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I have a variable that I'd like to use in a function that will be called at a later time. Here's the situation:

var a = 'something';

var mapFun = {
    map: function (doc) {
        if(doc.a === a) {
            emit(doc, doc);
        }
    }
};

So map() is a function that gets called later on in a different context. So a is undefined when the function is called. This makes sense, but I'm wondering how I can access the value of a within the function. For instance:

if(doc.a === a) should be if(doc.a === 'something') when the function is called.

EDIT: I understand the way I've set the example up makes it seem as though a is a global variable. This is not the case. The map() method inside mapFun gets called inside a function which does not have access to a

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1  
What do you mean "a different context?" The way it's written, a is global and should be available at a later time. – jlbruno Nov 22 '13 at 1:43
    
I mean, the object mapFun() gets passed into a function which is outside of this scope. Completely separate. It does not have access to a – Willem Ellis Nov 22 '13 at 1:44
    
This should already work since a is available in the same scope as mapFun – ShawnSauce Nov 22 '13 at 1:44
    
This should work, maybe post the rest of your code. Does this snippet sit inside a function? – NaNpx Nov 22 '13 at 1:45
    
Well if you're passing mapFun into another function, can you pass a as well? – jlbruno Nov 22 '13 at 1:45
up vote 1 down vote accepted

If a is no longer in scope when this function is called in different context, try making a a global by putting it in the window. Instead of var a = 'something'; do window.a = 'something';

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This works! Not sure if this is the ideal solution, but it works! Thanks – Willem Ellis Nov 22 '13 at 1:57
1  
Putting variables in a global scope so you'll have access to them is an anti pattern. First you'll create too many variables that may be overwritten by other code and second if you have multiple instances that need multiple "a" value you're in trouble and have to write even more complicated code to access them. Either have mapFun or another object remember value of a or pass a closure to the library that calls mapFun.map passing the closure of a. – HMR Nov 22 '13 at 3:22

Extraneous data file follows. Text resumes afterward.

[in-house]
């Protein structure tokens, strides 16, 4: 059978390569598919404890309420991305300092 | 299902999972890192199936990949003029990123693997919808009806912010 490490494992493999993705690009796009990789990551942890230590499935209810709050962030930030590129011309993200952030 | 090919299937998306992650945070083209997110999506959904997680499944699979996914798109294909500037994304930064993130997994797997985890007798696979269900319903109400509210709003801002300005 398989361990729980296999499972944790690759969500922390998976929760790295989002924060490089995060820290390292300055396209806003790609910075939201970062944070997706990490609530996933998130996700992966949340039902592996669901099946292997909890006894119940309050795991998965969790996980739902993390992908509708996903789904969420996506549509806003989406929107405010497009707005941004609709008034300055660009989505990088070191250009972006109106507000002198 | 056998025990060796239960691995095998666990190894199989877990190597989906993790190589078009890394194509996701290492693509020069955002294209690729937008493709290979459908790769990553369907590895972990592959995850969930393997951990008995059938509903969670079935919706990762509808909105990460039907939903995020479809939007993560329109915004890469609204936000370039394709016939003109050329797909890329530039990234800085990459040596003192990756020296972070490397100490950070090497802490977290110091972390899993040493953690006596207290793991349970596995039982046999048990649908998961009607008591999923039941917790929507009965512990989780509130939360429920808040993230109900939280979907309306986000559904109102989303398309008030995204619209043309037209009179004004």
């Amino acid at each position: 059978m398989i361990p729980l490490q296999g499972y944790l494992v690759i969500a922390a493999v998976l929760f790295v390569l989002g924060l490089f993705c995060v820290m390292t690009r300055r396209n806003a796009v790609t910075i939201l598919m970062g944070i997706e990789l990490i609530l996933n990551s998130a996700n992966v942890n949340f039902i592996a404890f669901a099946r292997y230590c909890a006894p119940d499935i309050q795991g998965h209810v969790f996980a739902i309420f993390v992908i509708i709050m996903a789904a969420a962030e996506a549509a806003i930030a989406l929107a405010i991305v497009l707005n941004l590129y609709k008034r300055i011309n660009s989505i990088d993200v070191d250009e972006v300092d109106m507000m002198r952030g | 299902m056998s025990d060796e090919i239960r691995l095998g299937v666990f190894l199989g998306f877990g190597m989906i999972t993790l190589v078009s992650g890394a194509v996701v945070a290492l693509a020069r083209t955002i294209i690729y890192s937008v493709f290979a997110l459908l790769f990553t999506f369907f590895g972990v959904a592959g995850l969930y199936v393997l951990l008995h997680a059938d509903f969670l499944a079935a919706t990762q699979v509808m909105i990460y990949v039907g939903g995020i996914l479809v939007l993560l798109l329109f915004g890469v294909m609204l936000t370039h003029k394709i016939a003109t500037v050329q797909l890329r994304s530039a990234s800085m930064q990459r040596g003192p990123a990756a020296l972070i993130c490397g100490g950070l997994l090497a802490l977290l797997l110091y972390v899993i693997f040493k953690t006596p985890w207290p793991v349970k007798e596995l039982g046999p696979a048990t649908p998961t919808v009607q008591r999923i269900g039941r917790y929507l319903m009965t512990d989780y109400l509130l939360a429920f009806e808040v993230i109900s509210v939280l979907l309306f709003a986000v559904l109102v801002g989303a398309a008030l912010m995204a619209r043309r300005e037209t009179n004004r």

@HMR I agree, it's a little tough to decipher what the OP is ultimately trying to do due to lack of info. This is definitely a hacky solution. Not sure you needed to post this comment 4 times though :) – NaNpx Nov 22 '13 at 4:08
    
If the same wrong answer is given 4 times I'll put the same comment there :-). – HMR Nov 22 '13 at 6:03

Putting variables in global scope so you'll have access to it later is an anti pattern in any language. I'm surprised all 4 answers from JavaScript programmers would suggest to do such a thing.

Let's say you need to pass mapFun.map to someLib.callBack, at the time you pass map you know the value of a therefor you can use a closure:

var a = 22;
someLib.callBack = function(doc){
  mapFun.map(doc,a);
};

It'll look as though someLib would pass "a" but it will only pass "doc". If you have to change the value of "a" later then it depends on the scope. If a is passed around then re assigning it won't change it so you'll need to pass an object that can be mutated.

var someLib = {
  callBack : function(fn){
    setTimeout(function(){
      fn("hello");
    },100);
  }
};
var mapFun = {
  map : function(doc,a){
    console.log("doc passed when called:",doc);
    console.log("variable a is:",a);
  }
};
(function(){
  var a = 22;
  someLib.callBack(function(doc){
    mapFun.map(doc,a);
  });
  a=44;//this is fine, same scope

  a=22;
  someLib.callBack(function(doc){
    mapFun.map(doc,a);
  });
  (function(a){
    a = "not changed";